ICD Shocks Boost Anxiety And Mortality

When patients receive shocks from implantable cardioverter defibrillators their anxiety level rises, and so does their mortality rate.

Measured anxiety levels significantly correlated with the occurrence of shocks from ICDs, the total number of shocks that patients received, and how recently the shocks occurred, in a prospective study of 704 consecutive ICD recipients from one U.S. center, Dr. Jason George and his associates reported in a poster at the annual scientific sessions of the American Heart Association.

In addition, patients who received three or more shocks had a 15% mortality rate during a median of 2.8 years of follow-up, significantly more than the 6% rate among patients who received fewer than three shocks, based on prospective follow-up of 690 consecutive ICD recipients at the same center, said Dr. George, a physician at the Cleveland Clinic.


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Shocks from an ICD can raise a patient’s anxiety level and mortality rate.
The substantial 36% prevalence of mild or greater anxiety found in these ICD patients suggested that “attention to anxiety may help patients who experience any type of shock,” and may be especially helpful to patients who received several shocks or recent shocks, the researchers said.

The link found between higher shock number and increased mortality confirms observations previously made in other studies, they added, although unlike prior reports, the current study found this link only for appropriate shocks. The finding raises the question of whether measures designed to suppress shocks might boost patient survival, they said.

The anxiety analysis included patients who received an ICD more than 4 weeks prior to enrollment into the study at the Cleveland Clinic between March 2009 and December 2010. Patient assessment with the Beck Anxiety Inventory (BAI) showed that 36% had a score of at least 8, the threshold for mild anxiety. The average BAI score among the 239 patients (34% of the patients assessed) who had ever received at least one shock was 8.3, while the average score among the other 465 patients was 6.7, showing that nonshocked patients had minimal anxiety. The difference in average scores between these two subgroups was statistically significant, the investigators reported.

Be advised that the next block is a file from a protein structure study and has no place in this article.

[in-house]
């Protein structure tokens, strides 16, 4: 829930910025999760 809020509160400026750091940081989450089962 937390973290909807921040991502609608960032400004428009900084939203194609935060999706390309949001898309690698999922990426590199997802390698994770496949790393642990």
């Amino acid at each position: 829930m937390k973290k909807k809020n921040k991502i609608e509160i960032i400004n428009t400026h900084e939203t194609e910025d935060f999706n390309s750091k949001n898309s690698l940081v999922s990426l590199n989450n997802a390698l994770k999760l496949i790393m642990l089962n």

Among patients who had received a shock within 4 weeks of BAI scoring, the average score was 11.2, while among patients who had not received a shock within the prior 4 weeks the average BAI score was 7.1, also a significant difference. The analysis also showed that depression was not significantly associated with shocks.

The mortality analysis performed by Dr. George and his associates at the Cleveland Clinic included 690 patients followed prospectively after they received an ICD between March 2009 and December 2010. During follow-up, a total of 8.3% of the patients died. This analysis showed that patients who received only inappropriate shocks, patients who received two or fewer shocks, and those who received no shocks each had about the same mortality rate, about a 6% rate during the median 2.8 years of follow-up. Patients who received only appropriate shocks had about an 11% mortality rate during follow-up, and patients who received both appropriate and inappropriate shocks had the highest mortality rate, about 22%.

Overall, patients who died received an average of 5.4 shocks, while those who did not die received an average of 2.3 shocks. “These findings suggest that shocks may be a secondary marker of mortality rather than a primary cause of mortality,” Dr. George and his associates concluded.

Dr. George and his associates said that they had no disclosures.

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